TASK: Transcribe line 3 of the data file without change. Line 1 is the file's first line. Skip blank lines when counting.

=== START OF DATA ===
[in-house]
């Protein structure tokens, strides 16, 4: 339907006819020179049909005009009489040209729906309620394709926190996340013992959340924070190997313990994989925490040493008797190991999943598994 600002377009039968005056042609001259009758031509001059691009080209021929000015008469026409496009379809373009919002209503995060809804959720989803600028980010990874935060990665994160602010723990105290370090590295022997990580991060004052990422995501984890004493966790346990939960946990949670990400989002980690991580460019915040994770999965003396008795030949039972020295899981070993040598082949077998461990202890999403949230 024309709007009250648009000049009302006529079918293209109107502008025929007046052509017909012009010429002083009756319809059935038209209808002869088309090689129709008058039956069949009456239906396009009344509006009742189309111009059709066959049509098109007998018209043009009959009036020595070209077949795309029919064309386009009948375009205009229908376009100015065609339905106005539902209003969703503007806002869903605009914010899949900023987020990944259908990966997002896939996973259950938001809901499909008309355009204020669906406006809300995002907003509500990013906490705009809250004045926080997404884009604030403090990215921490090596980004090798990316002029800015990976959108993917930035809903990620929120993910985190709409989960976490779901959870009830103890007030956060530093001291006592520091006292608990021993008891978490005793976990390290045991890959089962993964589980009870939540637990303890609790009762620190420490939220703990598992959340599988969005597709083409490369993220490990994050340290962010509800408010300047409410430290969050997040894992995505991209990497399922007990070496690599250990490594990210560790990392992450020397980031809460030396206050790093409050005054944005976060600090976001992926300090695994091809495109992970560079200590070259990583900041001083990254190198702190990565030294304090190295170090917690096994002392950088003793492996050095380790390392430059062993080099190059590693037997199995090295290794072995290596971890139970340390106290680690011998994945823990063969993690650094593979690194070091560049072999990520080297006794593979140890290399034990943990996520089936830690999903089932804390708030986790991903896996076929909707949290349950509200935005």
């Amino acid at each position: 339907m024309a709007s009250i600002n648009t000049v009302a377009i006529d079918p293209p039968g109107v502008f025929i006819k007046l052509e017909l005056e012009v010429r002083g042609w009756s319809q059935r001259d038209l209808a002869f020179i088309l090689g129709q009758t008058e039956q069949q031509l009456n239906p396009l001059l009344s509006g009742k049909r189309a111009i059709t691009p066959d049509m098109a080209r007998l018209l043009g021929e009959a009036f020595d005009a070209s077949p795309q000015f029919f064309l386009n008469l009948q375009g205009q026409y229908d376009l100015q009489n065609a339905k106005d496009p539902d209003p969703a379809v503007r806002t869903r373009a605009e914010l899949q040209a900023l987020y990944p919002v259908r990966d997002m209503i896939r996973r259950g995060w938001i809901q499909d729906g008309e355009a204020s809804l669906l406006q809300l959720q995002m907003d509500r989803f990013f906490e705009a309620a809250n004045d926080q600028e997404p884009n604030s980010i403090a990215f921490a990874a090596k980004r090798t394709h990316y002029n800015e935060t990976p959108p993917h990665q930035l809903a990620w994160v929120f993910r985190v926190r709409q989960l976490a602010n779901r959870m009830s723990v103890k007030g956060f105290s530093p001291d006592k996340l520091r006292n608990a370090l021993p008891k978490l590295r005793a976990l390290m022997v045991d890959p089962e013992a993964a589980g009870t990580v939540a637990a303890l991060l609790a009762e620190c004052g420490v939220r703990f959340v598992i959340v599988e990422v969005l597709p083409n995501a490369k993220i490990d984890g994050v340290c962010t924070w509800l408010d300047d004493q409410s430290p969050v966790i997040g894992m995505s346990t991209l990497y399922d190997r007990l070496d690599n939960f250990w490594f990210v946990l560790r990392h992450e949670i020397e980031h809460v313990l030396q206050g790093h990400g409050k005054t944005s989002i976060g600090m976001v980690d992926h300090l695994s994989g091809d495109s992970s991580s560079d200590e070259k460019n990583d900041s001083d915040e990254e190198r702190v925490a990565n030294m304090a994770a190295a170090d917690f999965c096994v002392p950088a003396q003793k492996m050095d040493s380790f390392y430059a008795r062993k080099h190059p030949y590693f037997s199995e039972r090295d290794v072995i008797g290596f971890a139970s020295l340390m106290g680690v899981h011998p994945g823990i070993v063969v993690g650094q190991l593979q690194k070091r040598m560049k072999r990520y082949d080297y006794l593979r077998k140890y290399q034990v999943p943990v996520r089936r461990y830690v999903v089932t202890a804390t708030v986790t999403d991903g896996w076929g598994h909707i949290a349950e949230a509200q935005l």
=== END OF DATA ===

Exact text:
């Amino acid at each position: 339907m024309a709007s009250i600002n648009t000049v009302a377009i006529d079918p293209p039968g109107v502008f025929i006819k007046l052509e017909l005056e012009v010429r002083g042609w009756s319809q059935r001259d038209l209808a002869f020179i088309l090689g129709q009758t008058e039956q069949q031509l009456n239906p396009l001059l009344s509006g009742k049909r189309a111009i059709t691009p066959d049509m098109a080209r007998l018209l043009g021929e009959a009036f020595d005009a070209s077949p795309q000015f029919f064309l386009n008469l009948q375009g205009q026409y229908d376009l100015q009489n065609a339905k106005d496009p539902d209003p969703a379809v503007r806002t869903r373009a605009e914010l899949q040209a900023l987020y990944p919002v259908r990966d997002m209503i896939r996973r259950g995060w938001i809901q499909d729906g008309e355009a204020s809804l669906l406006q809300l959720q995002m907003d509500r989803f990013f906490e705009a309620a809250n004045d926080q600028e997404p884009n604030s980010i403090a990215f921490a990874a090596k980004r090798t394709h990316y002029n800015e935060t990976p959108p993917h990665q930035l809903a990620w994160v929120f993910r985190v926190r709409q989960l976490a602010n779901r959870m009830s723990v103890k007030g956060f105290s530093p001291d006592k996340l520091r006292n608990a370090l021993p008891k978490l590295r005793a976990l390290m022997v045991d890959p089962e013992a993964a589980g009870t990580v939540a637990a303890l991060l609790a009762e620190c004052g420490v939220r703990f959340v598992i959340v599988e990422v969005l597709p083409n995501a490369k993220i490990d984890g994050v340290c962010t924070w509800l408010d300047d004493q409410s430290p969050v966790i997040g894992m995505s346990t991209l990497y399922d190997r007990l070496d690599n939960f250990w490594f990210v946990l560790r990392h992450e949670i020397e980031h809460v313990l030396q206050g790093h990400g409050k005054t944005s989002i976060g600090m976001v980690d992926h300090l695994s994989g091809d495109s992970s991580s560079d200590e070259k460019n990583d900041s001083d915040e990254e190198r702190v925490a990565n030294m304090a994770a190295a170090d917690f999965c096994v002392p950088a003396q003793k492996m050095d040493s380790f390392y430059a008795r062993k080099h190059p030949y590693f037997s199995e039972r090295d290794v072995i008797g290596f971890a139970s020295l340390m106290g680690v899981h011998p994945g823990i070993v063969v993690g650094q190991l593979q690194k070091r040598m560049k072999r990520y082949d080297y006794l593979r077998k140890y290399q034990v999943p943990v996520r089936r461990y830690v999903v089932t202890a804390t708030v986790t999403d991903g896996w076929g598994h909707i949290a349950e949230a509200q935005l």